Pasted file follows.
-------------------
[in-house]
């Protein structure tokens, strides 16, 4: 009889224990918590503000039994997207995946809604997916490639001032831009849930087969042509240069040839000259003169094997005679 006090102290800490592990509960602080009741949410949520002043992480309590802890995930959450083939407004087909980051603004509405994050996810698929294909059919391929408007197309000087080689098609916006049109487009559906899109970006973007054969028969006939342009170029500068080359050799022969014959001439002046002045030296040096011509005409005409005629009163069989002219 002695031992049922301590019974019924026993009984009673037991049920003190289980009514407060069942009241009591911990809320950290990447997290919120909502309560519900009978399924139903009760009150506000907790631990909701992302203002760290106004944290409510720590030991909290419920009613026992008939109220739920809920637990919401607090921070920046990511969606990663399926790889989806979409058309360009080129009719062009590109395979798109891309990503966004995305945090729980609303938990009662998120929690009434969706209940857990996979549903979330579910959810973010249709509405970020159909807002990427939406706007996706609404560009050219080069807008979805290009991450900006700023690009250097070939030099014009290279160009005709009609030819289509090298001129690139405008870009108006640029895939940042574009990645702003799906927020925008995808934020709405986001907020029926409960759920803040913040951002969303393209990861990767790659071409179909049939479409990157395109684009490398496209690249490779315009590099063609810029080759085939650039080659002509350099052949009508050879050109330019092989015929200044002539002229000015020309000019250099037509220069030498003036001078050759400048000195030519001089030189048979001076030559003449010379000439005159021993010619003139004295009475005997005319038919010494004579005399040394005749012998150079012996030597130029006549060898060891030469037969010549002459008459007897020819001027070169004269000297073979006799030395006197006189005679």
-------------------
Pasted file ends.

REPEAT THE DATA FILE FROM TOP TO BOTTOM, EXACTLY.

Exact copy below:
[in-house]
């Protein structure tokens, strides 16, 4: 009889224990918590503000039994997207995946809604997916490639001032831009849930087969042509240069040839000259003169094997005679 006090102290800490592990509960602080009741949410949520002043992480309590802890995930959450083939407004087909980051603004509405994050996810698929294909059919391929408007197309000087080689098609916006049109487009559906899109970006973007054969028969006939342009170029500068080359050799022969014959001439002046002045030296040096011509005409005409005629009163069989002219 002695031992049922301590019974019924026993009984009673037991049920003190289980009514407060069942009241009591911990809320950290990447997290919120909502309560519900009978399924139903009760009150506000907790631990909701992302203002760290106004944290409510720590030991909290419920009613026992008939109220739920809920637990919401607090921070920046990511969606990663399926790889989806979409058309360009080129009719062009590109395979798109891309990503966004995305945090729980609303938990009662998120929690009434969706209940857990996979549903979330579910959810973010249709509405970020159909807002990427939406706007996706609404560009050219080069807008979805290009991450900006700023690009250097070939030099014009290279160009005709009609030819289509090298001129690139405008870009108006640029895939940042574009990645702003799906927020925008995808934020709405986001907020029926409960759920803040913040951002969303393209990861990767790659071409179909049939479409990157395109684009490398496209690249490779315009590099063609810029080759085939650039080659002509350099052949009508050879050109330019092989015929200044002539002229000015020309000019250099037509220069030498003036001078050759400048000195030519001089030189048979001076030559003449010379000439005159021993010619003139004295009475005997005319038919010494004579005399040394005749012998150079012996030597130029006549060898060891030469037969010549002459008459007897020819001027070169004269000297073979006799030395006197006189005679």